Kooha is a Nascent Screen Recorder for GNOME With Wayland Support

There is not a single decent screen recording software for Linux that supports Wayland display server.

GNOME’s built-in screen recorder is probably the rare (and lone) one that works if you are using Wayland. But that screen recorder has no visible interface and features you expect in a standard screen recording software.

Thankfully, there is a new application in development that provides a bit more feature than GNOME screen recorder and works okay-ish on Wayland.

Meet Kooha: a new screen recorder for GNOME desktop

kooha screen recorder

Kooha is an application in the nascent stage of development. It can be used in GNOME and it is built with GTK and PyGObject. In fact, it utilizes the same backend as the GNOME’s built-in screen recorder.

Here are the features Kooha has:

  • Record the entire screen or a selected area
  • Works on both Wayland and Xorg display servers
  • Records audio from microphone along with the video
  • Option to include or omit mouse pointer
  • Can add a delay of 5 or 10 seconds before start the recording
  • Supports recording in WebM and MKV formats
  • Allows to change the default saving location
  • Supports a few keyboard shortcuts

My experience with Kooha


I was contacted by its developer, Dave Patrick and since I desperately want a good screen recorder, I immediately went on to try it.

At present, Kooha is only available to install via Flatpak. I installed Flatpak and when I tried to use it, nothing was recorded. I had a quick email discussion with Dave and he told me that it was due to a bug with GNOME screen recorder in Ubuntu 20.10.

You can imagine my desperation for a screen recorder with Wayland support that I upgraded my Ubuntu to the beta version of 21.04.

The screen recording worked in 21.04 but it could still not record the audio from the microphone.

There are a few more things that I noticed and didn’t work smoothly to my liking.

For example, while recording the counter remains visible on the screen and is included in the recording. I wouldn’t want that in a video tutorial. You wouldn’t like to see that either I guess.

kooha recording

Another thing is about multi-monitor support. There is no option to exclusively select a particular screen. I connect with two external monitors and by default it recorded all three of them. Setting a capture region could be used but dragging it to exact pixels of a screen is a time-consuming task.

There is no option to set the frame rate or encoding that comes with Kazam or other legacy screen recorders.

Installing Kooha on Linux (if you are using GNOME)

Please make sure to enable Flatpak support on your Linux distribution. It only works with GNOME for now so please check which desktop environment you are using.

Use this command to add Flathub to your Flatpak repositories list:

flatpak remote-add --if-not-exists flathub https://flathub.org/repo/flathub.flatpakrepo

And then use this command to install it:

flatpak install flathub io.github.seadve.Kooha

You may run it from the menu or by using this command:

flatpak run io.github.seadve.Kooha


Kooha is not perfect but considering the huge void in the Wayland domain, I hope that the developers work on fixing the issues and adding more features. This is important considering Ubuntu 21.04 is switching to Wayland by default and some other popular distros like Fedora and openSUSE already use Wayland by default.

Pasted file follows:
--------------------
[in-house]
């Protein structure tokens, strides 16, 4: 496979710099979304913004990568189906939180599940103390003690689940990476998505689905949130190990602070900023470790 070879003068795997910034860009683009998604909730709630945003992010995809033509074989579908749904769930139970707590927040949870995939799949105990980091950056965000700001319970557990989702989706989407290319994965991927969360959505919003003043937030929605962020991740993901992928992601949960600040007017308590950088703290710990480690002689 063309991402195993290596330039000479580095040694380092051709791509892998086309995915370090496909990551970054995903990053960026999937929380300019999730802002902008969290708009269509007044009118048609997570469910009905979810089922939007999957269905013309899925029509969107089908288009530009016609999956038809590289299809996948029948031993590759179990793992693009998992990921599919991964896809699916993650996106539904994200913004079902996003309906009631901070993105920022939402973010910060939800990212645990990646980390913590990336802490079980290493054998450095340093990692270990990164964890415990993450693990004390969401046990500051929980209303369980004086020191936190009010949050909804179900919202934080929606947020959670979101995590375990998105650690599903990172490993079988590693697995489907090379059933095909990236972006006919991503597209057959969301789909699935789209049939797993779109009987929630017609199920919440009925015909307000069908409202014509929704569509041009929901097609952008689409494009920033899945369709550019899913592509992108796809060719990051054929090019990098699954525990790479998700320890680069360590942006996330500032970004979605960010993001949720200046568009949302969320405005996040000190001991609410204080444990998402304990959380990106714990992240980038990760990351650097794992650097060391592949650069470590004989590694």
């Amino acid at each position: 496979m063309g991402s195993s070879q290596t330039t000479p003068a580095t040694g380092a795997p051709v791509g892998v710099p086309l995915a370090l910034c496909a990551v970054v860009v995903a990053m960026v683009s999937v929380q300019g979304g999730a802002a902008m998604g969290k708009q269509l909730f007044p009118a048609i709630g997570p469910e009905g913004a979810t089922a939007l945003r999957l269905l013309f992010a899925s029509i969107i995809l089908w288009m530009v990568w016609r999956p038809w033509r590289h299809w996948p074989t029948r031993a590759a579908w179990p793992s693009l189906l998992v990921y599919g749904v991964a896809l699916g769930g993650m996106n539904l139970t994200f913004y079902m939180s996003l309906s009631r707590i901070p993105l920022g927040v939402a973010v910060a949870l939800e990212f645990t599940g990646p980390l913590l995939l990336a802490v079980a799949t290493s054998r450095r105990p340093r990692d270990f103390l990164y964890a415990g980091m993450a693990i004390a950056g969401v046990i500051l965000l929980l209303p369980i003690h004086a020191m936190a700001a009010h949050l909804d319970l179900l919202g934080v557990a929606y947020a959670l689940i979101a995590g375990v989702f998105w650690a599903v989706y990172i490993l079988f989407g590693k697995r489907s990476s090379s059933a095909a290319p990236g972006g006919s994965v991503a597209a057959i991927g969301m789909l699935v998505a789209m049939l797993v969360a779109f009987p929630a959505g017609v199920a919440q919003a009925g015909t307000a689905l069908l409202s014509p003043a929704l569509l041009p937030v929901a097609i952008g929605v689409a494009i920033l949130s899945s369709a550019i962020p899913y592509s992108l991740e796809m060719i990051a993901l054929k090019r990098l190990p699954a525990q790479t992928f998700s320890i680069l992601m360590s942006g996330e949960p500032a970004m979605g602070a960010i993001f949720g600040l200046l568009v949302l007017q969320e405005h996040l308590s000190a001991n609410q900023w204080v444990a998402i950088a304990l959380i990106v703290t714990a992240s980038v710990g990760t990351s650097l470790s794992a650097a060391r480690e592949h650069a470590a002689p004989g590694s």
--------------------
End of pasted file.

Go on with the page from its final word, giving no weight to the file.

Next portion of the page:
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  • I installed Kooha on my Dell XPS 9310 with Ubuntu 21.04. At first I got angry, because the first launch froze my desktop. I restarted my PC with the intention to immediately uninstall it. But first I launched it again. My fury changed into happiness. It worked really perfect. I love the functional simplicity of the UI and the quality of the recordings. Also the option to record internal sound and/or mic sound. It saved my day – as I have a meeting I have to record and I don’t like to switch to X just for this. X doesn’t scale my multiple screens properly.

  • This is the perfect example of How Linux Desktop is No real alternative to Mac OS X, Windows 10 or Chrome OS, yeap, Linux has amazing features and performance, because lots of USA companies profit from the Linux kernel developpement,but on Desktop, there’s no profit at all, to be honest Linux Desktop can only grow if China and other similar countries start adopting it because of political/security reasons, it’s a ambiguous situation, but real, and as such maybe decent usefull software WITH A GUI can turn Linux Desktop useful for daily avarage user. Until then it won’t, any decent reason why Gnome Shell Screen Recorder does not have a GUI,and why it does not record sound also? And what about the Gnome calendar that can’t make events in the notification menu,or even worst why Calendar can’t search items of more that 2 weeks from current date? What about the file manager that can’t sort files searches by date, name, or whatever, KDE does this,but KDE has it’s problems also. And sorry, I love Open Source to the some point,I think the OS must be Open, but user apps it depends, it also have to exist some incentive to build for Linux, programmers need money too, they have to eat also!

  • Thank you for this valuable information I could not find anywhere else.
    I liked to use simple screen recorder which works just fine – xorg only, though.

    Kooha is still rudimentary. I miss the preview option found in ssr. And I’d rather not use flatpack on ubuntu 21.04 but again, I’m happy that Kooha is here at all.